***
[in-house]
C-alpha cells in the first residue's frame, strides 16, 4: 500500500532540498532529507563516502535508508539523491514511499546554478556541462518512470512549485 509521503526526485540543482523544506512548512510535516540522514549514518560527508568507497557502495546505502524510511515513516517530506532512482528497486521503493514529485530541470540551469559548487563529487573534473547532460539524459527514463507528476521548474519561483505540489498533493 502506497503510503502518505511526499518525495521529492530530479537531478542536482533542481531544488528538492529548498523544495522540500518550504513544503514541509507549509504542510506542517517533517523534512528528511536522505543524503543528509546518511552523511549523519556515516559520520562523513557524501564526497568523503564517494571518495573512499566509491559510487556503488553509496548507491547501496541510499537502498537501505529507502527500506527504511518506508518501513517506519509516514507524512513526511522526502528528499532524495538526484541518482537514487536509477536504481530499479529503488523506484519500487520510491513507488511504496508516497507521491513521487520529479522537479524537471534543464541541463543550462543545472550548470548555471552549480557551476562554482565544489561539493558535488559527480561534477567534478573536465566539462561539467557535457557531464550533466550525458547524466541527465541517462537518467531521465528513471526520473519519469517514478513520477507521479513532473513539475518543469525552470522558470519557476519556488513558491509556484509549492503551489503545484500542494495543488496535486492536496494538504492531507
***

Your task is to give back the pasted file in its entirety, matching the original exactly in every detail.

[in-house]
C-alpha cells in the first residue's frame, strides 16, 4: 500500500532540498532529507563516502535508508539523491514511499546554478556541462518512470512549485 509521503526526485540543482523544506512548512510535516540522514549514518560527508568507497557502495546505502524510511515513516517530506532512482528497486521503493514529485530541470540551469559548487563529487573534473547532460539524459527514463507528476521548474519561483505540489498533493 502506497503510503502518505511526499518525495521529492530530479537531478542536482533542481531544488528538492529548498523544495522540500518550504513544503514541509507549509504542510506542517517533517523534512528528511536522505543524503543528509546518511552523511549523519556515516559520520562523513557524501564526497568523503564517494571518495573512499566509491559510487556503488553509496548507491547501496541510499537502498537501505529507502527500506527504511518506508518501513517506519509516514507524512513526511522526502528528499532524495538526484541518482537514487536509477536504481530499479529503488523506484519500487520510491513507488511504496508516497507521491513521487520529479522537479524537471534543464541541463543550462543545472550548470548555471552549480557551476562554482565544489561539493558535488559527480561534477567534478573536465566539462561539467557535457557531464550533466550525458547524466541527465541517462537518467531521465528513471526520473519519469517514478513520477507521479513532473513539475518543469525552470522558470519557476519556488513558491509556484509549492503551489503545484500542494495543488496535486492536496494538504492531507